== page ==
2. I already heard about that rant on the second season DVDs, both from your blog and another message board. And for that one, I was thinking “right on, man! Fight the power!” I’m pretty much the target audience for “Arrested Development,” and I never heard anything about it other than word-of-mouth. And you know that I trust Fox’s marketing department more than my friends. They definitely under-marketed it.

    But seeing Cross’ rant on the first season DVDs just weakens the valid argument later on, because it just makes him come across as a whiny bitch. Fox didn’t completely screw the show over — they fumbled the marketing, no doubt. But they did give it two and a half years, and they ran marathons, and they supported it for awards shows. And it is a “cult favorite;” it’s not the type of show that’s going to be as universally appealing as all their reality shows and simplistic sitcoms that basically sell themselves.

    To blame everything on Fox just seems predictable and simple-minded railing against Corporate Entertainment. As simple as saying, for example, “I don’t own a television. Notice I say television and not TV because TV is a nickname and nicknames are for friends and television, sir, is no friend of mine.” Or a performance artist trying to take a dump on an American flag but being too constipated. The other members of the ensemble, and Ron Howard, all seem to have a more realistic take on what happened with the show, and they’re pissed off but not whiny.

  3. They ran marathons on Fridays–one of the least watched nights of television, and they moved the show from Sunday to Monday–a dumb move–without any publicity. Yadda yadda on and on. I’m not sure what supporting the show for awards shows means, but giving a show two and half years doesn’t mean squat if you don’t court the viewers. If anything, it seems like a token gesture–keeping the acclaimed show on the air just to have a jewel amongst the junk.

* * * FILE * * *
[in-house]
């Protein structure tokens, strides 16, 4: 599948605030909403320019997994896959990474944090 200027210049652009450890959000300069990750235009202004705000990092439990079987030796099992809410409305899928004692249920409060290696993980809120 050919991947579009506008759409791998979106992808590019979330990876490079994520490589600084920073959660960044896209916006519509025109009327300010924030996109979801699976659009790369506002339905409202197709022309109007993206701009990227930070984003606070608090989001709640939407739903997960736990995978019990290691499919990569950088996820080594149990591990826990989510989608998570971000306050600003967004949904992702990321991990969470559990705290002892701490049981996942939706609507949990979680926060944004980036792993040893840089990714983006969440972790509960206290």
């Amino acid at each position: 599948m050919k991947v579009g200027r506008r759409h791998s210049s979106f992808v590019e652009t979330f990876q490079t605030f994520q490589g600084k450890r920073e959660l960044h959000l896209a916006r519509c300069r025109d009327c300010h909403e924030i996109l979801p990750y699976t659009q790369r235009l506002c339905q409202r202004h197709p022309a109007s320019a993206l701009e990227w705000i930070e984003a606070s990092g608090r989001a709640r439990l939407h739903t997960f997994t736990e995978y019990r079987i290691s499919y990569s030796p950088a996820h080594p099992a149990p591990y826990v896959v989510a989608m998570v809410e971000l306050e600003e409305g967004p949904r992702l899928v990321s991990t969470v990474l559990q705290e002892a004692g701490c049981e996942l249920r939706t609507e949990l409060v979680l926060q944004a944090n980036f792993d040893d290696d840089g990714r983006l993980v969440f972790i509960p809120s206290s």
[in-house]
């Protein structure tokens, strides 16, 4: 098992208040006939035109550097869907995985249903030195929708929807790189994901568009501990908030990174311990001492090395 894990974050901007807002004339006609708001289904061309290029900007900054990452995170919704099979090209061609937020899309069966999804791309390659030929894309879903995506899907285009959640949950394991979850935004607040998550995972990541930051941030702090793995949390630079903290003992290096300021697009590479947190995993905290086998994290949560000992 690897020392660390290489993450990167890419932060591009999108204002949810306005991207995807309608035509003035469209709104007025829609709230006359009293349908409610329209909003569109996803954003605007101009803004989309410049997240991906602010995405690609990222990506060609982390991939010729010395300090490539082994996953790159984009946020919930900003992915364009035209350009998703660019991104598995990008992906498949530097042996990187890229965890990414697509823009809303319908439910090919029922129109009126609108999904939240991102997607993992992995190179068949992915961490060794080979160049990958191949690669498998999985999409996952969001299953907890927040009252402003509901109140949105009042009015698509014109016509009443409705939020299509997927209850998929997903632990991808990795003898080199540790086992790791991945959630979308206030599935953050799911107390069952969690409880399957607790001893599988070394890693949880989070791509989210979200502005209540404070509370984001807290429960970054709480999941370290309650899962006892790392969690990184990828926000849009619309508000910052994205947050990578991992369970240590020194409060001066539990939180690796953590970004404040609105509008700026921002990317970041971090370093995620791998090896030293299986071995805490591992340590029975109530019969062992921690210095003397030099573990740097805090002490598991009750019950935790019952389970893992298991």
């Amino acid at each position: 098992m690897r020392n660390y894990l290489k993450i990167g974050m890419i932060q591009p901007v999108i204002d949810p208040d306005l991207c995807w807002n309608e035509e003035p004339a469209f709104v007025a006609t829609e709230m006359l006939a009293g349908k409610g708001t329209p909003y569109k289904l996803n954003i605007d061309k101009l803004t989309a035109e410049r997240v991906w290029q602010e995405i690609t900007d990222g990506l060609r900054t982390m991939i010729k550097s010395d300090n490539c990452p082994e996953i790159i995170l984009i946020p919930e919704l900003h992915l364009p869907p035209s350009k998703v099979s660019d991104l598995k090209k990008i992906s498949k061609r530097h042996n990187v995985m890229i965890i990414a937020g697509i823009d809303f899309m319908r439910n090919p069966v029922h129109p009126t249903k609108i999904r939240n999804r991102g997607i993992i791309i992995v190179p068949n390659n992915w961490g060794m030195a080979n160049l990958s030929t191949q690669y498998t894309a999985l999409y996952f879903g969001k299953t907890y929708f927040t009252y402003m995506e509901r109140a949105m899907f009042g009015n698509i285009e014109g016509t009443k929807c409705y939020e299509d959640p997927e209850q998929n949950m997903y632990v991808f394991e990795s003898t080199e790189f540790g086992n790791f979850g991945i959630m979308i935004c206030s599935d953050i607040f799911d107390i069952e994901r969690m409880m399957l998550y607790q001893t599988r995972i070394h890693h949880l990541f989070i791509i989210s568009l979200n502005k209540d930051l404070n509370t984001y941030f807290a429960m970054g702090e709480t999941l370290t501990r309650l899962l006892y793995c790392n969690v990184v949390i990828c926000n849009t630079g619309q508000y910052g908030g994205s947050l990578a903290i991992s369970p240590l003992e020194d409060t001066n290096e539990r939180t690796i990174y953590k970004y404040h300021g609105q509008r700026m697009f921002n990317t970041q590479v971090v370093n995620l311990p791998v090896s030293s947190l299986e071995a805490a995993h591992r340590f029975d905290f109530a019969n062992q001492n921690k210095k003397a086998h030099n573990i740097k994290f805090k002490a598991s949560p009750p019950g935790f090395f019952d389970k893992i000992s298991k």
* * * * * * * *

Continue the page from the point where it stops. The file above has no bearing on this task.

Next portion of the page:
It IS Fox’s fault. They ARE a bunch of morons. It has nothing to do with being anti-corporate entertainment. It’s about being anti Fox–a network that has consitently cancelled quality shows.

  4. Supporting the show for awards means that unless the TV awards are a completely different Bizarro-world construct from the movies, series have to get publicized before they’re considered for the awards. They don’t pay as much money on ad campaigns as the movie studios do for the Oscars, but even I’m not naive enough to believe that it’s all based on word of mouth alone.

    And I don’t think that giving a show two and a half years doesn’t count for squat; I think it’s about as close to the fantasyland that some people see in TV networks as we’re ever going to get — a way to keep watching your favorite show for free at the network’s expense.

    There’s a lot about “Arrested Development” that just make it impenetrable for new audiences: all the continuity, and the tone that’s always on the border between slapstick and subtlety. That’s what I think makes it great, but it also means it could never have the kind of audience that “That 70’s Show” and other instantly accessible shows that sell themselves have. I already said I think that they fucked up with the marketing. But I believe that if they had spent a lot more in advertising the show, then it never would’ve attracted enough viewers to justify the added expense and would’ve been cancelled even sooner. It’s a case of a cult favorite show trying to compete on a network that can’t afford anything other than blockbusters.